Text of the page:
Qualcomm Incorporated reached a deal with Chinese telecom business Huawei to settle a patent dispute, the company announced Thursday, July 30.
The global licensing agreement grants Huawei back rights to some of the San Diego-based tech company’s patents effective January 1, 2020, according to Qualcomm.
Qualcomm expects about US$1.8 billion from Huawei as part of the back-dated agreement.
“As 5G continues to roll out, we are realizing the benefits of the investments we have made in building the most extensive licensing program in mobile and are turning the technical challenges of 5G into leadership opportunities and commercial wins,” Qualcomm CEO Steve Mollenkopf said in a statement.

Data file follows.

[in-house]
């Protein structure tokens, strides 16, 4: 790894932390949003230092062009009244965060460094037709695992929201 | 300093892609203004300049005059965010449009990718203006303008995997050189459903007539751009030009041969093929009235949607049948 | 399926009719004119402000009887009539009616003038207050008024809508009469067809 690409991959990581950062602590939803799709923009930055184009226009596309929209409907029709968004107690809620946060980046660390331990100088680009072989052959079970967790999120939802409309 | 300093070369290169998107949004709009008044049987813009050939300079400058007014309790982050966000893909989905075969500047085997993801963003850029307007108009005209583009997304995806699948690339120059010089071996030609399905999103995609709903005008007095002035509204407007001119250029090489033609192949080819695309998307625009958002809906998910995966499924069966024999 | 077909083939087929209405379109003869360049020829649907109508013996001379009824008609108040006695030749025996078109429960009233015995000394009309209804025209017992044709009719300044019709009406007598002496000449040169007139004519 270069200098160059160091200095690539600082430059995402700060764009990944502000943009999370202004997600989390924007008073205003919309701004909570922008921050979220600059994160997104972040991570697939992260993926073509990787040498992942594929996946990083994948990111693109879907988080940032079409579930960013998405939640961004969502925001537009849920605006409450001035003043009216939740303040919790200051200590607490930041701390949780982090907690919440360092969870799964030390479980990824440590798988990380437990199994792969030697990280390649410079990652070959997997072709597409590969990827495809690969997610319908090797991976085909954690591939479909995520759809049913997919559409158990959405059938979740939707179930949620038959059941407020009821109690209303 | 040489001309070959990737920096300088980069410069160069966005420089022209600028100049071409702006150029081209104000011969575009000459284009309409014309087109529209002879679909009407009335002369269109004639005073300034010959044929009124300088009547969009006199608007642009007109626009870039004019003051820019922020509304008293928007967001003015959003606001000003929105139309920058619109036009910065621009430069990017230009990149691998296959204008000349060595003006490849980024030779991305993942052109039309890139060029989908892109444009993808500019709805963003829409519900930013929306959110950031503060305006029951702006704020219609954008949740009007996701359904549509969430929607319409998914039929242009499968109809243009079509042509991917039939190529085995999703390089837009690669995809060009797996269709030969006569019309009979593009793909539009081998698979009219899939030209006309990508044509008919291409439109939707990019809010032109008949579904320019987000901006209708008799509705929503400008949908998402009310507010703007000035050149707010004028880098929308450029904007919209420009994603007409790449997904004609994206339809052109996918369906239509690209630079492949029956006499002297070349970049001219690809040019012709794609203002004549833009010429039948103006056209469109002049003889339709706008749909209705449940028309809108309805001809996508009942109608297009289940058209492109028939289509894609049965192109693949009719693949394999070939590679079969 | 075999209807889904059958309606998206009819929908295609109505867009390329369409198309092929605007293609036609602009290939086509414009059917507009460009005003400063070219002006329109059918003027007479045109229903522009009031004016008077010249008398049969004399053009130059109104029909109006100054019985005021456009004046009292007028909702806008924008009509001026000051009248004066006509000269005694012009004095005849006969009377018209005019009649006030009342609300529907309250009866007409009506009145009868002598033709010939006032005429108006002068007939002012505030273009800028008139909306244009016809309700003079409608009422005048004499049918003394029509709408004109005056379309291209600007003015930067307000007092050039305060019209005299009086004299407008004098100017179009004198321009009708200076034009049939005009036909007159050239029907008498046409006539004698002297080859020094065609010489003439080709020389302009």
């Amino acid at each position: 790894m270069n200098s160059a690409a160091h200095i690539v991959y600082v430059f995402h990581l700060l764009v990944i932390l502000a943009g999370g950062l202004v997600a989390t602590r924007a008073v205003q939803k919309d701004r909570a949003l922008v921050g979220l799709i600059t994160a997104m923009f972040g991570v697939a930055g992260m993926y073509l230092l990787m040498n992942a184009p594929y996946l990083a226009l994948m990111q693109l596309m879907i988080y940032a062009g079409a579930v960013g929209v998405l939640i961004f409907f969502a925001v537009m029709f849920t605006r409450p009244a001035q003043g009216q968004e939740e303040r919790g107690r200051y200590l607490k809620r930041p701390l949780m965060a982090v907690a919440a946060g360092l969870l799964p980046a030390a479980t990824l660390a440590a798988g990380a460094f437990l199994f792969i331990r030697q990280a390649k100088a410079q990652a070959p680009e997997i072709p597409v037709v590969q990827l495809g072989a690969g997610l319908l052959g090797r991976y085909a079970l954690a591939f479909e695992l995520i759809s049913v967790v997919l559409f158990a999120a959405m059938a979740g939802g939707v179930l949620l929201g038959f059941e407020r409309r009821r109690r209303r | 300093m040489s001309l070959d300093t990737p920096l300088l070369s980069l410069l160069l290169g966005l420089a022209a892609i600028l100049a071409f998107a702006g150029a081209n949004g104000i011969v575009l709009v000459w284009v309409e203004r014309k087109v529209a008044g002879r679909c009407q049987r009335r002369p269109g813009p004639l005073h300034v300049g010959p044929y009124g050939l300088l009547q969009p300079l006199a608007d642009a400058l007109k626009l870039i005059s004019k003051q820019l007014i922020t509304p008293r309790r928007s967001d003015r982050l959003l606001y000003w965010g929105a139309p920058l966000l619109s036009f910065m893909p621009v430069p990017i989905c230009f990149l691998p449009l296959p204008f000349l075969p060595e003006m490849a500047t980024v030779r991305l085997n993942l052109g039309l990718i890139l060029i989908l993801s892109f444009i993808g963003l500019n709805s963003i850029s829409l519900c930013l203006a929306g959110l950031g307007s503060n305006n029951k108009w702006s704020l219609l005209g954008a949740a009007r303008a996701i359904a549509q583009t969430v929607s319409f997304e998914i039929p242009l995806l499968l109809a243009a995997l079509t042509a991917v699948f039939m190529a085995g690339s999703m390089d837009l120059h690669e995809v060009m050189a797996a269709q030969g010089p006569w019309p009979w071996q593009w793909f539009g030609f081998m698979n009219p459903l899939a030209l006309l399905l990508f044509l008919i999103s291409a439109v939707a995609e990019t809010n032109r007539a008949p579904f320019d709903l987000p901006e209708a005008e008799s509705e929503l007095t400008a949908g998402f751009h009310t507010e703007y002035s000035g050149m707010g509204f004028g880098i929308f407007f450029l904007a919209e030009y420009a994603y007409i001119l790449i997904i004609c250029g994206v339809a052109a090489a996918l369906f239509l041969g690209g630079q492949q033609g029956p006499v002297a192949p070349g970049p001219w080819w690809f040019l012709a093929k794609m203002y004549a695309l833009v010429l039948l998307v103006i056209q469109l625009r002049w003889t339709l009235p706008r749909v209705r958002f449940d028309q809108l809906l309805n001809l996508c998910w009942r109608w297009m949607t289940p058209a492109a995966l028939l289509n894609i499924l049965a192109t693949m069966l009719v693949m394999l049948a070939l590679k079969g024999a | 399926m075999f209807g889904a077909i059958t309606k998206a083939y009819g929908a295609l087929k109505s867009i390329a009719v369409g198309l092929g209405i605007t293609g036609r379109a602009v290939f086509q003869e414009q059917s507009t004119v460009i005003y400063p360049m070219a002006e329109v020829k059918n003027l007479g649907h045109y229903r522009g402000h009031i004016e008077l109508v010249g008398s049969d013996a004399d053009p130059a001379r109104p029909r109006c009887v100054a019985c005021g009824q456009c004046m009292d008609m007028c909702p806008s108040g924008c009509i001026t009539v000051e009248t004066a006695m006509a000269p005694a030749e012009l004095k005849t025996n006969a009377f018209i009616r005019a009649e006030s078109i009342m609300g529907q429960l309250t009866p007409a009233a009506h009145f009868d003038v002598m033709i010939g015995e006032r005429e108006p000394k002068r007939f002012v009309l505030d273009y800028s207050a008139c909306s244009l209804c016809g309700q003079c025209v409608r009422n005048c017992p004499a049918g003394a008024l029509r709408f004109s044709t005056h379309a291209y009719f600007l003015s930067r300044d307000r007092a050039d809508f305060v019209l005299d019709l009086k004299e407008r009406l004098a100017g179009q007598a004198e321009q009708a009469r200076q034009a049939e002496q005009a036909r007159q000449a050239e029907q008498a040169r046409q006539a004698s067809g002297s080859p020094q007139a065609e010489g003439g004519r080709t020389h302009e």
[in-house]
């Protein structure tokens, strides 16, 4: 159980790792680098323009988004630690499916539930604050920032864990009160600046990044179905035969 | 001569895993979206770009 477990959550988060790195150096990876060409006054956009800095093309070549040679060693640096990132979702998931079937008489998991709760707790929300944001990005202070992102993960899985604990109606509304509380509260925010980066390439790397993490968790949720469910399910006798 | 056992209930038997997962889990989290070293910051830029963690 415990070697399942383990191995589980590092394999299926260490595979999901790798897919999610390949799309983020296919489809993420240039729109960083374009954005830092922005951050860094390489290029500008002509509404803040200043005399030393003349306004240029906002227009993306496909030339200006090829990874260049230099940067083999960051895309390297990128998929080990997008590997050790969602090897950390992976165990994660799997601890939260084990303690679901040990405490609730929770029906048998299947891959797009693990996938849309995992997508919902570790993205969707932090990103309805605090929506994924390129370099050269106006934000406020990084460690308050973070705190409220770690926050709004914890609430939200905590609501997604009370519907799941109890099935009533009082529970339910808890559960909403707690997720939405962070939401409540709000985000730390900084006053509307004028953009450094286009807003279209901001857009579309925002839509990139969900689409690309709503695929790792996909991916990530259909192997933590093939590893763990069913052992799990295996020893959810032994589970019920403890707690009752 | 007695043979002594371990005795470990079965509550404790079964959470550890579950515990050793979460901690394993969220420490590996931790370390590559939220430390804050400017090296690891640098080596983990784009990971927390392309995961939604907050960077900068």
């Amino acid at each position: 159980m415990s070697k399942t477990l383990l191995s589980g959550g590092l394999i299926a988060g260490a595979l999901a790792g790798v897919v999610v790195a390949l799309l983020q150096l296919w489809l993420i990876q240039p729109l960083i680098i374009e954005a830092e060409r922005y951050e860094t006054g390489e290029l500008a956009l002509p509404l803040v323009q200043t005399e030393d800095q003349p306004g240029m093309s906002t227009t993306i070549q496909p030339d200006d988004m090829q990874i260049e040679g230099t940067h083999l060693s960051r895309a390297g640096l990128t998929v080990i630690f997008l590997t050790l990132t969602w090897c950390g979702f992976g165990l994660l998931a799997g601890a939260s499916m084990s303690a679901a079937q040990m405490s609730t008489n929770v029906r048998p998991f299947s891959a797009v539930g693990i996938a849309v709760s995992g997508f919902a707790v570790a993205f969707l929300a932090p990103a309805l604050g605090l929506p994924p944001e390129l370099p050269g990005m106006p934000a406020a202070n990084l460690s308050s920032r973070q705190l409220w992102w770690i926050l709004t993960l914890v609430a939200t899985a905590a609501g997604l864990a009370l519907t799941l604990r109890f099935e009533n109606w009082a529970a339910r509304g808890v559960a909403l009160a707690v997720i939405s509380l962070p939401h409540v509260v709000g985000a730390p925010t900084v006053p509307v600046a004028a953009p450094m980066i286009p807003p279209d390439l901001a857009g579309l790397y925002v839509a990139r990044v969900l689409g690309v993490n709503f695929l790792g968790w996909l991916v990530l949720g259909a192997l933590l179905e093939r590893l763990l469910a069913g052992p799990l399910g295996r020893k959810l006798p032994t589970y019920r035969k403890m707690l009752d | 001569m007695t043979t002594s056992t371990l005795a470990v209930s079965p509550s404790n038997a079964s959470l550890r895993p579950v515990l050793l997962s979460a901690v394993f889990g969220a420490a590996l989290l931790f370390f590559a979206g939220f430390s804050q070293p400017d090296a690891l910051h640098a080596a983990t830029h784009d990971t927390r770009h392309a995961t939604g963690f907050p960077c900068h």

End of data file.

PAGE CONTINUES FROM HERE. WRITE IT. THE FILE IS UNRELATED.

The agreement was unexpected given the backdrop of an increasingly acrimonious political battle between Washington and Beijing over technologies broadly and Huawei in particular. The Trump administration has accused China of stealing trade secrets and using technology, including Huawei’s, as a vehicle to potentially conduct espionage. China and Huawei have denied those charges.
As part of that tussle, the administration and China have imposed tariffs on each other, including on electronics. In 2018, President Trump blocked the US$117 billion takeover bid of Qualcomm by rival chip maker Broadcom, which was previously based in Singapore. The administration saw the deal as a threat to US leadership over China in technological arenas such as the emerging field of superfast 5G communications.
Full Content: Wall Street Journal